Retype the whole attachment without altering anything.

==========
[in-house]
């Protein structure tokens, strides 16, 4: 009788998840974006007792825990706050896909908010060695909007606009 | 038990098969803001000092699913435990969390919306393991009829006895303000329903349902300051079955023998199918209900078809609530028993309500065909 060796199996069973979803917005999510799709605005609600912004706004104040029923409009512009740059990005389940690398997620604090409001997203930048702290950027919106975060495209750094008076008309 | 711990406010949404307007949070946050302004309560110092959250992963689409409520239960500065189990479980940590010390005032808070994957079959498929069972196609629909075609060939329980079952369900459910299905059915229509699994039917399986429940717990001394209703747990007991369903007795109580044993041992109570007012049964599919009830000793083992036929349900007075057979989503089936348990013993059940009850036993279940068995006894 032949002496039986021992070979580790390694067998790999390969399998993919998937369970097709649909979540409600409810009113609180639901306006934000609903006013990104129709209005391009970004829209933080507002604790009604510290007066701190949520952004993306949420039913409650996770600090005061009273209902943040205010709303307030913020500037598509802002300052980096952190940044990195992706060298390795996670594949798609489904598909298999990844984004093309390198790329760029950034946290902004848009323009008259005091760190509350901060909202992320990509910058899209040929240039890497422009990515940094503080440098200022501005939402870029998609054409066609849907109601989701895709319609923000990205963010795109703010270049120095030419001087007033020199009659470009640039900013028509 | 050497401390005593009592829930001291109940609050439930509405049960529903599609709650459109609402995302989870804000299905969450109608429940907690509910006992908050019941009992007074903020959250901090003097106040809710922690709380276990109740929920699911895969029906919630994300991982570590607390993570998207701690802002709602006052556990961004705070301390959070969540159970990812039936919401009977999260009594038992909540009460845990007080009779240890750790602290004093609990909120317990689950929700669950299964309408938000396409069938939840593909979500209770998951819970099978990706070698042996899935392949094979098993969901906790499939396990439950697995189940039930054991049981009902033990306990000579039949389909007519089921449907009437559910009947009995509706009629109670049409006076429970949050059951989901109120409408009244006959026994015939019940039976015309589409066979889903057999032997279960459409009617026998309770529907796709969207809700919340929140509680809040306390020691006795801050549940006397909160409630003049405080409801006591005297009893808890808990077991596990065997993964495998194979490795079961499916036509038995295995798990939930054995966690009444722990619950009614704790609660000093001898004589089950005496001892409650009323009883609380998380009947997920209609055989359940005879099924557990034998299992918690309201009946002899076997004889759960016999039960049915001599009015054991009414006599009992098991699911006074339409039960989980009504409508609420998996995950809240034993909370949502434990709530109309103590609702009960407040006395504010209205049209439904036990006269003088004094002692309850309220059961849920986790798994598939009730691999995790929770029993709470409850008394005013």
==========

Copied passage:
[in-house]
């Protein structure tokens, strides 16, 4: 009788998840974006007792825990706050896909908010060695909007606009 | 038990098969803001000092699913435990969390919306393991009829006895303000329903349902300051079955023998199918209900078809609530028993309500065909 060796199996069973979803917005999510799709605005609600912004706004104040029923409009512009740059990005389940690398997620604090409001997203930048702290950027919106975060495209750094008076008309 | 711990406010949404307007949070946050302004309560110092959250992963689409409520239960500065189990479980940590010390005032808070994957079959498929069972196609629909075609060939329980079952369900459910299905059915229509699994039917399986429940717990001394209703747990007991369903007795109580044993041992109570007012049964599919009830000793083992036929349900007075057979989503089936348990013993059940009850036993279940068995006894 032949002496039986021992070979580790390694067998790999390969399998993919998937369970097709649909979540409600409810009113609180639901306006934000609903006013990104129709209005391009970004829209933080507002604790009604510290007066701190949520952004993306949420039913409650996770600090005061009273209902943040205010709303307030913020500037598509802002300052980096952190940044990195992706060298390795996670594949798609489904598909298999990844984004093309390198790329760029950034946290902004848009323009008259005091760190509350901060909202992320990509910058899209040929240039890497422009990515940094503080440098200022501005939402870029998609054409066609849907109601989701895709319609923000990205963010795109703010270049120095030419001087007033020199009659470009640039900013028509 | 050497401390005593009592829930001291109940609050439930509405049960529903599609709650459109609402995302989870804000299905969450109608429940907690509910006992908050019941009992007074903020959250901090003097106040809710922690709380276990109740929920699911895969029906919630994300991982570590607390993570998207701690802002709602006052556990961004705070301390959070969540159970990812039936919401009977999260009594038992909540009460845990007080009779240890750790602290004093609990909120317990689950929700669950299964309408938000396409069938939840593909979500209770998951819970099978990706070698042996899935392949094979098993969901906790499939396990439950697995189940039930054991049981009902033990306990000579039949389909007519089921449907009437559910009947009995509706009629109670049409006076429970949050059951989901109120409408009244006959026994015939019940039976015309589409066979889903057999032997279960459409009617026998309770529907796709969207809700919340929140509680809040306390020691006795801050549940006397909160409630003049405080409801006591005297009893808890808990077991596990065997993964495998194979490795079961499916036509038995295995798990939930054995966690009444722990619950009614704790609660000093001898004589089950005496001892409650009323009883609380998380009947997920209609055989359940005879099924557990034998299992918690309201009946002899076997004889759960016999039960049915001599009015054991009414006599009992098991699911006074339409039960989980009504409508609420998996995950809240034993909370949502434990709530109309103590609702009960407040006395504010209205049209439904036990006269003088004094002692309850309220059961849920986790798994598939009730691999995790929770029993709470409850008394005013």